As previously discussed BC’s Family Compensation Act(the statute dealing with lawsuits for damages for wrongful death in BC) is out of date, inadequate and in need of reform. I’ve had the unfortunate experience of fielding too many phone calls over the years explaining that the wrongful death of many people was seen as worthless in the eyes of the law. Members of the Trial Lawyers Association of BC along with other organizations such as the BC Coalition of People With Disabilities have been working for years to persuade the government that reform is needed in this area of law. It seems all of this effort is slowly but surely paying off.
West Vancouver MLA Ralph Sultan has introduced a Bill which seeks to amend BC’s outdated Family Compensation Act. Mr. Sultan stated as follows when introducing the Bill “The Family Compensation Act Amendment Act would permit the court to award damages up to specified limits for grief, and loss of guidance, care, and companionship to spouses of deceased persons as well as parents and children…This amendment is a carbon copy of the statute currently on the books in Alberta granting the potential for the court to grant awards, within limits, for those who have suffered the tragedy of wrongful death. The Family Compensation Act Amendment Act is consistent with the families-first agenda of this government.“
The Bill is titled “The Family Compensation Act Amendment Act” and can be found here. It is designed to provide greater accountability for those who take the life of another in BC and will bring better compensation rights for families who lose a loved one through the wrongful act of another. Specifically it seeks to amend section 3 of the FCA by adding the following provision:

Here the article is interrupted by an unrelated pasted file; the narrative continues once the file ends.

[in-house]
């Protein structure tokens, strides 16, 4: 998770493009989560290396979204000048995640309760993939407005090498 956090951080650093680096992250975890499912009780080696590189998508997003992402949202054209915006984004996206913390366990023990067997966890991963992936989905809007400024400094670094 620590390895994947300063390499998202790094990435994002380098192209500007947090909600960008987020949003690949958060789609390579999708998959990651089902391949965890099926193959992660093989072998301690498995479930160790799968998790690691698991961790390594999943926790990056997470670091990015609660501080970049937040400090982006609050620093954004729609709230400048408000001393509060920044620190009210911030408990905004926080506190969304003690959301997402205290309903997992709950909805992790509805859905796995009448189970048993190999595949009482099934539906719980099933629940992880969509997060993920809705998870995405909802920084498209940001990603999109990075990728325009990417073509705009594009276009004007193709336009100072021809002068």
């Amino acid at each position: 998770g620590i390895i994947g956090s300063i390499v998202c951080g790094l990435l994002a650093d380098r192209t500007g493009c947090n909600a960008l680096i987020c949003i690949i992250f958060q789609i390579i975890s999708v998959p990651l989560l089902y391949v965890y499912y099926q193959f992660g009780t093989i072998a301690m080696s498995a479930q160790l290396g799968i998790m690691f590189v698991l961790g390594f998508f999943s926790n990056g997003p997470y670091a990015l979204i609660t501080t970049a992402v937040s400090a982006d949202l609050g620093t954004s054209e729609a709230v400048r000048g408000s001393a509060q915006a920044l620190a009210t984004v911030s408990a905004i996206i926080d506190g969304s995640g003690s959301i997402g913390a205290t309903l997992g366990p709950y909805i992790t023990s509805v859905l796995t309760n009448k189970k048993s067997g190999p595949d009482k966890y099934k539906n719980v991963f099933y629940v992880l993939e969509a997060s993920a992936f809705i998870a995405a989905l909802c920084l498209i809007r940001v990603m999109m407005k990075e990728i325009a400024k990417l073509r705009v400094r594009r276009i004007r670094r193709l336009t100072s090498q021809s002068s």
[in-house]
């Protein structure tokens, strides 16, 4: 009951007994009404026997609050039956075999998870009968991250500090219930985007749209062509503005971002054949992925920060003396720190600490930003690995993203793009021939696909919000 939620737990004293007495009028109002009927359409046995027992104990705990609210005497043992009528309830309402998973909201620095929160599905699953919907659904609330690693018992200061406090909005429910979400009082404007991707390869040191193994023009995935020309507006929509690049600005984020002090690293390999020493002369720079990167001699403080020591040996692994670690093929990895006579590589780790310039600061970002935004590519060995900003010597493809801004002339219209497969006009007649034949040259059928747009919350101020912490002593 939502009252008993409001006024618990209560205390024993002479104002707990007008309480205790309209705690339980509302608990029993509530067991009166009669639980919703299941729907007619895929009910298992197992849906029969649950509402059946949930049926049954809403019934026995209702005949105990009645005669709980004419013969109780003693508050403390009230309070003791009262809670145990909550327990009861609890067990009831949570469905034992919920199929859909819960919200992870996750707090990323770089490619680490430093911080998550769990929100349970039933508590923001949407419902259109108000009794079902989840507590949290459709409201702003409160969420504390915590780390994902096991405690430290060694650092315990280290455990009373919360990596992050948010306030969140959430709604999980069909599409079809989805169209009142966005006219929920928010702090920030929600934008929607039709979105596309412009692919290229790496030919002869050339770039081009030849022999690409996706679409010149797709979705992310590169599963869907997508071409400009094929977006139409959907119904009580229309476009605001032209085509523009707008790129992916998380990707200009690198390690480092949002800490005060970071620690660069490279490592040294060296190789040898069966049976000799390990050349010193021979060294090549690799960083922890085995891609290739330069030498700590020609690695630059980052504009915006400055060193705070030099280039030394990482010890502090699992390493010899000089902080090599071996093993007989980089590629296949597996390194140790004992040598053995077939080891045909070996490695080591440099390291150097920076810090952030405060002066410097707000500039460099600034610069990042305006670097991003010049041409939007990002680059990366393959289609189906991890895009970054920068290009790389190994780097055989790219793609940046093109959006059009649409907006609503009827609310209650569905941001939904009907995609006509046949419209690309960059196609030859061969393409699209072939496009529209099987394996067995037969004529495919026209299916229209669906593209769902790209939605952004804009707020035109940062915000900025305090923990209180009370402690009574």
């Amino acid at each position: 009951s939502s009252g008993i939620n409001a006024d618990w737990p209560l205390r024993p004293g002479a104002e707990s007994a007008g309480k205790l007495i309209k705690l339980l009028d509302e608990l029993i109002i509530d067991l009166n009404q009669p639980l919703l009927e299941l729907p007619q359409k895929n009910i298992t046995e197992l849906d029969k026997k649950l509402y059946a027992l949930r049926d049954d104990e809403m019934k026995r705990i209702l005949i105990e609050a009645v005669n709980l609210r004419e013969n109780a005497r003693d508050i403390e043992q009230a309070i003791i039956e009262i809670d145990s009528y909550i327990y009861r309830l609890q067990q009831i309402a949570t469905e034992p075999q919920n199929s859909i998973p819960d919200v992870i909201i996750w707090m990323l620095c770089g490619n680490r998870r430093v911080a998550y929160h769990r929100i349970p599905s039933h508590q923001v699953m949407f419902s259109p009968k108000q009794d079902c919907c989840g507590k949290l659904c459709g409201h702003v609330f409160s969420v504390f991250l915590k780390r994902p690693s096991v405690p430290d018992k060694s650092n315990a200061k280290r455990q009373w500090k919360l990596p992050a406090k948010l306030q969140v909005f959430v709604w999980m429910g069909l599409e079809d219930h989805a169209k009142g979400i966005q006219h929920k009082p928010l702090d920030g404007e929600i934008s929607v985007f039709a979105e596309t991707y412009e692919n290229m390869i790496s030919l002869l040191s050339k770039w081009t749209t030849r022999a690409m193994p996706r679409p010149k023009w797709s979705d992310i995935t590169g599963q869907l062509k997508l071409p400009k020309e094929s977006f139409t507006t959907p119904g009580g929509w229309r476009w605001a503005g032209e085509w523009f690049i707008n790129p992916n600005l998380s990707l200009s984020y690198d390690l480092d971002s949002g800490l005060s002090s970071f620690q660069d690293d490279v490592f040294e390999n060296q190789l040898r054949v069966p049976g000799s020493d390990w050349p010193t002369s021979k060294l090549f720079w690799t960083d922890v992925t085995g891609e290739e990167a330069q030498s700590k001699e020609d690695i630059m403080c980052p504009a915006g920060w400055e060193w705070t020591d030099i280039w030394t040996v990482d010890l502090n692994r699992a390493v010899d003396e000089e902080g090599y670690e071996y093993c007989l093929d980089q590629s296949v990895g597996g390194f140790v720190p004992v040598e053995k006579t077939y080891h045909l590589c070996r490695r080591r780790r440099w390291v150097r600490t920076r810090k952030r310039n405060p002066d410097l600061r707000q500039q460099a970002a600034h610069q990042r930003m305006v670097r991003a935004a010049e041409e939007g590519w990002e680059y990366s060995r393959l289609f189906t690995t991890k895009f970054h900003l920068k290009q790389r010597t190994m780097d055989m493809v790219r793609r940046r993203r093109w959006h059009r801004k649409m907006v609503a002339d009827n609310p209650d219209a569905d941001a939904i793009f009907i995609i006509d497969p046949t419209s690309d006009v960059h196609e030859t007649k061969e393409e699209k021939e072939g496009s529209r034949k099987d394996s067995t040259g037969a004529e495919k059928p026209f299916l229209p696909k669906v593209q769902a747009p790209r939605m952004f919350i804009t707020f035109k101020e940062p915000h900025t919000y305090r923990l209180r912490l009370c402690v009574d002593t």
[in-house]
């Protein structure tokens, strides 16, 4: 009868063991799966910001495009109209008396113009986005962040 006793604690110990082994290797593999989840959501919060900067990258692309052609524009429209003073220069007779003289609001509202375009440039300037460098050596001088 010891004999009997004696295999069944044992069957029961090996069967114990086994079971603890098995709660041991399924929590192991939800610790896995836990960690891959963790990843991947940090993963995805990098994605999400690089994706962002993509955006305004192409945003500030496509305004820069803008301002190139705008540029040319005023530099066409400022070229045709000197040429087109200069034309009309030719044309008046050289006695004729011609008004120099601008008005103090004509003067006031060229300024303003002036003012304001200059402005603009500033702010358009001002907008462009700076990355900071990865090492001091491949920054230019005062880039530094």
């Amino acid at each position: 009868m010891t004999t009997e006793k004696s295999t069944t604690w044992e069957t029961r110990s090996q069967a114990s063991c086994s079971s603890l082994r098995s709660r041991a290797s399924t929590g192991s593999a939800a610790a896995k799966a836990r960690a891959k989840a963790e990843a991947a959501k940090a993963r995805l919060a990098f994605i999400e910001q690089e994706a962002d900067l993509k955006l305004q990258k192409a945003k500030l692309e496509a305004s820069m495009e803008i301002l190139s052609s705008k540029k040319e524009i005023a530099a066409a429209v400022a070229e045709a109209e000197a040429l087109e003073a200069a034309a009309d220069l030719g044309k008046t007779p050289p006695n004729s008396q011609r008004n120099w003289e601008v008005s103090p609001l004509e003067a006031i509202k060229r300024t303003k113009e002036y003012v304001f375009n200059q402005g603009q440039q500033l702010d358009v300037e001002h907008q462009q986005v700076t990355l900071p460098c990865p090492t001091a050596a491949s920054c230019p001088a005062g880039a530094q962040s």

(10) If an action brought under this Act, the court, without reference to any other damages that may be awarded and without evidence of damage, shall award damages for grief and loss of the guidance, care and companionship of the deceased person of
(a) subject to subsection (3), $75,000 to the spouse ofthe deceased person,
(b) $75,000 to the parent or parents of the deceased person to be divided equally if the action is brought for the benefit of both parents, and
(c) $45,000 to each child of the deceased person.
(11) The courts shall not award damages under subsection 10 (a) to the spouse if the spouse was living separate and apart from the deceased person at the time of death.
I should point out that this new Bill is not law yet and likely won’t go beyond first reading before the Legislature’s Spring session closes on June 2, 2011. The proposed amendment is a step in the right direction but can certainly go further in bringing meaningful compensation to those who lose a loved one through others actions. I suggest all who support this much needed reform take a brief moment to contact Ralph Sultan and thank him for tabling this welcome legislation along with making suggestions to improve these amendments before they become law.